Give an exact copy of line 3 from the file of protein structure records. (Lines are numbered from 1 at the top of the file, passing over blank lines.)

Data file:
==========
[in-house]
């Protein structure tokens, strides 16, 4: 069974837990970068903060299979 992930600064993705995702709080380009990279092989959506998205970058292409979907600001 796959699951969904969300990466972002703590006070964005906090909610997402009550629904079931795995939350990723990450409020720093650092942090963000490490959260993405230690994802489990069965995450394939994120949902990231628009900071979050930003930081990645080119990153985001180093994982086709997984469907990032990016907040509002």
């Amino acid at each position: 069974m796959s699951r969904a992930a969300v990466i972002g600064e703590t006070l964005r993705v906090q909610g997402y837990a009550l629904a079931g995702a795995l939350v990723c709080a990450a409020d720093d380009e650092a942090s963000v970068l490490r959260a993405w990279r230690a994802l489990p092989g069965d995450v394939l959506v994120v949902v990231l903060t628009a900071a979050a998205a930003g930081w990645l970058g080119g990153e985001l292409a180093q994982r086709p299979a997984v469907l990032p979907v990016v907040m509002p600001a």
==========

């Amino acid at each position: 069974m796959s699951r969904a992930a969300v990466i972002g600064e703590t006070l964005r993705v906090q909610g997402y837990a009550l629904a079931g995702a795995l939350v990723c709080a990450a409020d720093d380009e650092a942090s963000v970068l490490r959260a993405w990279r230690a994802l489990p092989g069965d995450v394939l959506v994120v949902v990231l903060t628009a900071a979050a998205a930003g930081w990645l970058g080119g990153e985001l292409a180093q994982r086709p299979a997984v469907l990032p979907v990016v907040m509002p600001a």